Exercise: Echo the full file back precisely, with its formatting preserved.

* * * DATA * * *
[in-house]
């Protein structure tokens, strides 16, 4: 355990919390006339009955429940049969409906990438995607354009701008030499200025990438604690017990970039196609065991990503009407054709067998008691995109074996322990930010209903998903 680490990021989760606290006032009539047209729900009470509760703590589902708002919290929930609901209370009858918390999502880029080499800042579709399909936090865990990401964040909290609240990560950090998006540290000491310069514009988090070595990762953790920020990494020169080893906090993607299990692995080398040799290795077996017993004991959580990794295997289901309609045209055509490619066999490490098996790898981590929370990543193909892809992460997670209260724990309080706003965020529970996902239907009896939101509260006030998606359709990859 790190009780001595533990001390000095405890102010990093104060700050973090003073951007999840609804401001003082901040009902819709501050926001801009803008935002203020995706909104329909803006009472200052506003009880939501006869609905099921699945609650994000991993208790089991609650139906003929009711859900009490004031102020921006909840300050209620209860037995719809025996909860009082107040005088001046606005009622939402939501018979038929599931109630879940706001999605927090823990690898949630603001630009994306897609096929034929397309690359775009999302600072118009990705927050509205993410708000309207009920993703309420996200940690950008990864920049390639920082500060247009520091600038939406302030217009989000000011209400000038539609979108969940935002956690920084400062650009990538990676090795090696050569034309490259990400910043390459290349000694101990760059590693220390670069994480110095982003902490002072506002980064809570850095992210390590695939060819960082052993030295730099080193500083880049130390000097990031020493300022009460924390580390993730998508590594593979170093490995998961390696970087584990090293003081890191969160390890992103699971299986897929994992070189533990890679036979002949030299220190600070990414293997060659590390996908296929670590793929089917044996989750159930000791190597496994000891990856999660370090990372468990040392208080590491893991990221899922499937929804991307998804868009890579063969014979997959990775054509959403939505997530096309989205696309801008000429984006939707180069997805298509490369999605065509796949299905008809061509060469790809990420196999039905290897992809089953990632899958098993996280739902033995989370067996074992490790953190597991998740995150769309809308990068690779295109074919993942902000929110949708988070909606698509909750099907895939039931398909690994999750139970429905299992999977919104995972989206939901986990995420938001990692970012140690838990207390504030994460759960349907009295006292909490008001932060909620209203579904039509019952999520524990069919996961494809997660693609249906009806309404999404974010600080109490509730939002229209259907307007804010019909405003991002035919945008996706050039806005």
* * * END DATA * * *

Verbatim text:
[in-house]
């Protein structure tokens, strides 16, 4: 355990919390006339009955429940049969409906990438995607354009701008030499200025990438604690017990970039196609065991990503009407054709067998008691995109074996322990930010209903998903 680490990021989760606290006032009539047209729900009470509760703590589902708002919290929930609901209370009858918390999502880029080499800042579709399909936090865990990401964040909290609240990560950090998006540290000491310069514009988090070595990762953790920020990494020169080893906090993607299990692995080398040799290795077996017993004991959580990794295997289901309609045209055509490619066999490490098996790898981590929370990543193909892809992460997670209260724990309080706003965020529970996902239907009896939101509260006030998606359709990859 790190009780001595533990001390000095405890102010990093104060700050973090003073951007999840609804401001003082901040009902819709501050926001801009803008935002203020995706909104329909803006009472200052506003009880939501006869609905099921699945609650994000991993208790089991609650139906003929009711859900009490004031102020921006909840300050209620209860037995719809025996909860009082107040005088001046606005009622939402939501018979038929599931109630879940706001999605927090823990690898949630603001630009994306897609096929034929397309690359775009999302600072118009990705927050509205993410708000309207009920993703309420996200940690950008990864920049390639920082500060247009520091600038939406302030217009989000000011209400000038539609979108969940935002956690920084400062650009990538990676090795090696050569034309490259990400910043390459290349000694101990760059590693220390670069994480110095982003902490002072506002980064809570850095992210390590695939060819960082052993030295730099080193500083880049130390000097990031020493300022009460924390580390993730998508590594593979170093490995998961390696970087584990090293003081890191969160390890992103699971299986897929994992070189533990890679036979002949030299220190600070990414293997060659590390996908296929670590793929089917044996989750159930000791190597496994000891990856999660370090990372468990040392208080590491893991990221899922499937929804991307998804868009890579063969014979997959990775054509959403939505997530096309989205696309801008000429984006939707180069997805298509490369999605065509796949299905008809061509060469790809990420196999039905290897992809089953990632899958098993996280739902033995989370067996074992490790953190597991998740995150769309809308990068690779295109074919993942902000929110949708988070909606698509909750099907895939039931398909690994999750139970429905299992999977919104995972989206939901986990995420938001990692970012140690838990207390504030994460759960349907009295006292909490008001932060909620209203579904039509019952999520524990069919996961494809997660693609249906009806309404999404974010600080109490509730939002229209259907307007804010019909405003991002035919945008996706050039806005």